The island is located between the Thai islands of Phuket, Krabi, and Phang-Nga Bay. It is located 42 kilometers south of Phang-Nga Province’s mainland. The bay covers an area of 141,067 square kilometers and is made up of 44 islands. Koh Yao Noi (Little Long Island) and Koh Yao Yai are the two most important of these islands (Big Long Island).
Long-tail boat ferries run daily from Bang Rong Pier on Phuket’s east coast to Yao Noi. A cab from the airport will take you to the dock in 25 minutes. To get to the pier, follow Route 4027 east from the Heroines’ Monument, then turn right at the sign for Bang Rong (or Bangrong) and continue for a few kilometers.
The fare is 50 Baht for the one-hour journey, with daily departures from Phuket at 9.30 am, 12 noon and 5 pm. The boat will make a short stop on Koh Yao Yai, then cross to Koh Yao Noi, only 8 minutes away. Long-tail boats can also be hired at Ao Po pier for charter to Koh Yao.
Transportation from Phuket Island to Kohyao Noi/Yai
The public boats (longtail and speed boats) are becoming more reliable and thus more popular with our adventurous or travel-savvy guests. This is public transportation though and comfort levels may not meet your expectations.
- Take a taxi from the Airport / hotel on Phuket to Bang Rong Pier
- Longtail boat or speed boat transfer from Bang Rong Pier to Manoh Pier Koh Yao Noi
- Take Tuk Tuk (taxi) from Manoh Pier to Hotel /Bungalow/Resort
Weather of Koh Yao Noi
The island is located at Latitude 8 degrees north and has a tropical environment with year-round high temperatures and very little rainfall due to its location. Monsoon breezes freshen the island with nighttime gusts that see the palm palms swing and the occasional shower throughout the months of May-July and again in September-October. Because the weather is generally pleasant, the best advise is to stock up on sunscreen.
The island is located at Latitude 8 degrees north and has a tropical environment with year-round high temperatures and very little rainfall due to its location. Monsoon breezes freshen the island with nighttime gusts that see the palm palms swing and the occasional shower throughout the months of May-July and again in September-October.
Where to stay in Koh Yao Noi
Pasai Beach, a family favorite with a decent variety of accommodation, stretches to meet the upmarket Lom Lae Beach at the island’s southeastern point. Head along the east coast to the beautiful Klong Jark beach, which has a few high-end resorts as well as some flashpacker choices. Tha Khao Beach on the southwest coast is better suited to backpackers. Nawik and Laem Sai, which are closer to the fishing boats, have a more authentic feel.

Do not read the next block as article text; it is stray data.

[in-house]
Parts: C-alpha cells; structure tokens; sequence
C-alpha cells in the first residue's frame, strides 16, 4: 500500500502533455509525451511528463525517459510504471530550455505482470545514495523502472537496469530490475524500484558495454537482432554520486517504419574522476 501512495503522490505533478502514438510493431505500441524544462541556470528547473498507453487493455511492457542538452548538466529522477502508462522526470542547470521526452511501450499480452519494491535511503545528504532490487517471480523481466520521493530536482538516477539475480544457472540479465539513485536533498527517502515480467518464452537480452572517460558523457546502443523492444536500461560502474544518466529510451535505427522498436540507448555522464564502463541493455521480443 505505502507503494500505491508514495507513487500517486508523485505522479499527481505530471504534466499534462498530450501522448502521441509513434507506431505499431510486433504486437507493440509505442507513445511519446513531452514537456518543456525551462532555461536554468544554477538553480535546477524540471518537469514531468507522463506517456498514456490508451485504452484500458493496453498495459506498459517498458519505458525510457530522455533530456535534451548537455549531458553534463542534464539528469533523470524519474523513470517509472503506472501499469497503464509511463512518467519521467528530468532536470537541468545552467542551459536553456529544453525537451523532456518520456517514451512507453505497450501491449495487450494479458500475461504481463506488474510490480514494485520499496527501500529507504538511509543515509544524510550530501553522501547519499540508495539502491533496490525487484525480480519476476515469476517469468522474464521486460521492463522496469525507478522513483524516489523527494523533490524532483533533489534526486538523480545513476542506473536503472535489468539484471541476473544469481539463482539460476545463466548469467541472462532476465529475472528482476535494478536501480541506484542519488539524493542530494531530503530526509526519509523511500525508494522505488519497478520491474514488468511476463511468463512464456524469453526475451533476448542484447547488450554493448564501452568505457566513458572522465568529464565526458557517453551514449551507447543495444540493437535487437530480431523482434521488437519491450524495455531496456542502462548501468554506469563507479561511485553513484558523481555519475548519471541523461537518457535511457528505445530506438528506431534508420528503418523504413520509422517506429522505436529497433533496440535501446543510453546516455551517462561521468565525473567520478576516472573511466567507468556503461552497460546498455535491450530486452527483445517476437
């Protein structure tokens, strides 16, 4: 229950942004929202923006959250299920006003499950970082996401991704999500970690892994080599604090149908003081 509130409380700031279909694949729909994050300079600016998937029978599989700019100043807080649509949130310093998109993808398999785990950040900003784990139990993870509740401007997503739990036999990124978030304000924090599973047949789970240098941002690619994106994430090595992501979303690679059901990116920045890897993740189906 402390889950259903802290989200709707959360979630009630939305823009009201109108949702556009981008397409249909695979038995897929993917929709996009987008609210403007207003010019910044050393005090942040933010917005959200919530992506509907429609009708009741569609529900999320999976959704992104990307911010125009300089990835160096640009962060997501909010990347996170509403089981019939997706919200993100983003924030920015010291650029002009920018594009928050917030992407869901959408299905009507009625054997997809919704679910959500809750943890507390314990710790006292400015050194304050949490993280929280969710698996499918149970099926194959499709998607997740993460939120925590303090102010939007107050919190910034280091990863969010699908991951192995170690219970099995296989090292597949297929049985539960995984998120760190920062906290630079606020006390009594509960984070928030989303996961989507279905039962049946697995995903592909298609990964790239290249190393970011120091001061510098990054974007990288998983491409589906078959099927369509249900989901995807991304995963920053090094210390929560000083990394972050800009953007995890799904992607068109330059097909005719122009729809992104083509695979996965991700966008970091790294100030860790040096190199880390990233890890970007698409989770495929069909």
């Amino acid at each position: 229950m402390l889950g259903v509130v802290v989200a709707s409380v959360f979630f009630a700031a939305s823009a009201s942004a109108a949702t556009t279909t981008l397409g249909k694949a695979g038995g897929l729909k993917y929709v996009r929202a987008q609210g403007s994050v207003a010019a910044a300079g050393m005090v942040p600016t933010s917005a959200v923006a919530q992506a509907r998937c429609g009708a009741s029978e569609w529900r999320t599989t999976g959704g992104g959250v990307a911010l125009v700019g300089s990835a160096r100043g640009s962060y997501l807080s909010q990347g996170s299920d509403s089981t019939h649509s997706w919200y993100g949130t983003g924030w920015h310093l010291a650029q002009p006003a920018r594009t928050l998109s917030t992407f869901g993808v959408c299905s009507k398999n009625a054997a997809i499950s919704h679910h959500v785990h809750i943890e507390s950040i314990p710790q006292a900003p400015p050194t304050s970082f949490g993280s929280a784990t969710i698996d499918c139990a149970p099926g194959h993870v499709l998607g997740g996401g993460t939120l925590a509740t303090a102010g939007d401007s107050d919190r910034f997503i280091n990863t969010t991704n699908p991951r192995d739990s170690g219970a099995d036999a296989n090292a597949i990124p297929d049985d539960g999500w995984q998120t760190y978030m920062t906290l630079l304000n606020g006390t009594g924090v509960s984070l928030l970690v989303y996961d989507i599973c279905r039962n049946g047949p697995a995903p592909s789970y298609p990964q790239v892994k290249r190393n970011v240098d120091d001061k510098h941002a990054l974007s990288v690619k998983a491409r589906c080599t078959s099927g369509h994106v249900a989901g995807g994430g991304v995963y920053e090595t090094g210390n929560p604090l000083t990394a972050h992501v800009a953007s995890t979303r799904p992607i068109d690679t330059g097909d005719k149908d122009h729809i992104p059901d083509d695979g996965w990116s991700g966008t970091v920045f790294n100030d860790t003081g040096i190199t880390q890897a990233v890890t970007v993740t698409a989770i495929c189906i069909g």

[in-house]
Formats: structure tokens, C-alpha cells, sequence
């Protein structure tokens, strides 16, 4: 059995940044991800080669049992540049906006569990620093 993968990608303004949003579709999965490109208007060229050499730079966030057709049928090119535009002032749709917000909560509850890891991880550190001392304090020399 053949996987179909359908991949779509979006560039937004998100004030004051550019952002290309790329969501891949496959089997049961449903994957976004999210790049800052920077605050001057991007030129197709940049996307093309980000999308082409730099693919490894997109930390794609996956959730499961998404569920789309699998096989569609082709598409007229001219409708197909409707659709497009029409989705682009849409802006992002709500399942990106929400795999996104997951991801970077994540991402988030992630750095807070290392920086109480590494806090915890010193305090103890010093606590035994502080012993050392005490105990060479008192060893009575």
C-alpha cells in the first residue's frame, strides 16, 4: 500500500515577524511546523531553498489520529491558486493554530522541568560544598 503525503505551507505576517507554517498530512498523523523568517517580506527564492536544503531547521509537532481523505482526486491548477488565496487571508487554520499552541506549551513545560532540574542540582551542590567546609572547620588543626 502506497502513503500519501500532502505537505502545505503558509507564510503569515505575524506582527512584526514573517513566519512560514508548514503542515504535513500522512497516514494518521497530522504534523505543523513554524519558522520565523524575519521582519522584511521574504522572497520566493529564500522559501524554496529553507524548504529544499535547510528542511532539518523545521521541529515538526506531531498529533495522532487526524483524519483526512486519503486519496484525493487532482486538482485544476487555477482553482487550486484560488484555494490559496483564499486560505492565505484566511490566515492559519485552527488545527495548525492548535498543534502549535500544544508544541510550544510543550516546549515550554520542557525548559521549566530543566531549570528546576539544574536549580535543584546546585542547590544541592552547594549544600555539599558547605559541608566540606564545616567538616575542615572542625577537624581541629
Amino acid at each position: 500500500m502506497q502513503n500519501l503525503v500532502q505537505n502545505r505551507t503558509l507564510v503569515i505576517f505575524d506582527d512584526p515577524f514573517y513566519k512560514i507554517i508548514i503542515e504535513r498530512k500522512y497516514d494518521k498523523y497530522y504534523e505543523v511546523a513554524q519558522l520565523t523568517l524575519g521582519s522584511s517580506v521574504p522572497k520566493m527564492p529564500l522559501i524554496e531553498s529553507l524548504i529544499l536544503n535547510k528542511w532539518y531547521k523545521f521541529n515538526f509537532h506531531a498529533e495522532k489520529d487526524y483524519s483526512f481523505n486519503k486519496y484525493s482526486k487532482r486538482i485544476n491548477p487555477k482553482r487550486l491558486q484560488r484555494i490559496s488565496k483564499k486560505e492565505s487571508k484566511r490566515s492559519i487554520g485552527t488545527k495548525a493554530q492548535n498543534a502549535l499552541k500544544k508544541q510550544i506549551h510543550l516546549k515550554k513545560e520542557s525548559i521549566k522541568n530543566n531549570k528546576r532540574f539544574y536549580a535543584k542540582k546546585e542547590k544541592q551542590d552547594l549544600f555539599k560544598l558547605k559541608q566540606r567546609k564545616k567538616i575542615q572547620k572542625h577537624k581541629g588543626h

Ko Yao Noi boasts an excellent selection of accommodations for a less-developed island on the Andaman coast. Yao Noi offers it everything, from a 500 baht bamboo hut to a 50,000 baht pool mansion. We looked at almost every bungalow and resort option on the island and were pleasantly surprised by the quality and value of the choices.
Most establishments are tiny and family-run, and where they lack cool efficiency, they generally make up for it with a kind and helpful attitude. There’s not much in the rock-bottom budget pricing category, but for somewhat inexpensive to flashpacker budgets, Yao Noi has a lot of good options. If you’re looking for mid-range accommodation with air conditioning and swimming pools, you’ll find a greater selection on adjacent Ko Yao Yai or Ko Lanta.
Pasai Cottage, located across the road from Pasai beach in a cluster of bungalow resorts, is one of our favorite budget options. Its ten fan bungalows are vibrantly colored and full of character, and the staff is kind and welcoming. The adjoining café has sea views and is an excellent meeting place with a traveller’s atmosphere. Nam Tok guesthouse, just up the road from Tha Khao beach, is another welcoming location where visitors will meet excellent company. Though the cheaper huts in Nam Tok might need some TLC, the hospitable owner and shared kitchen and bar area add to its attractiveness, especially for those traveling alone.
Those visiting Yao Noi and looking for a place to stay in the 800-1,500 baht bracket have a lot of options, and we had a hard time picking the best. However, three flashpacker-friendly cottages stood out for us. Suntisook Resort, a collection of fan and air-con bungalows located across the road from Tha Khao beach, impressed us with its bright design elements and relaxing, family-friendly garden setting. The restaurant is also good, and it is handled with care by a pleasant mother-daughter duo.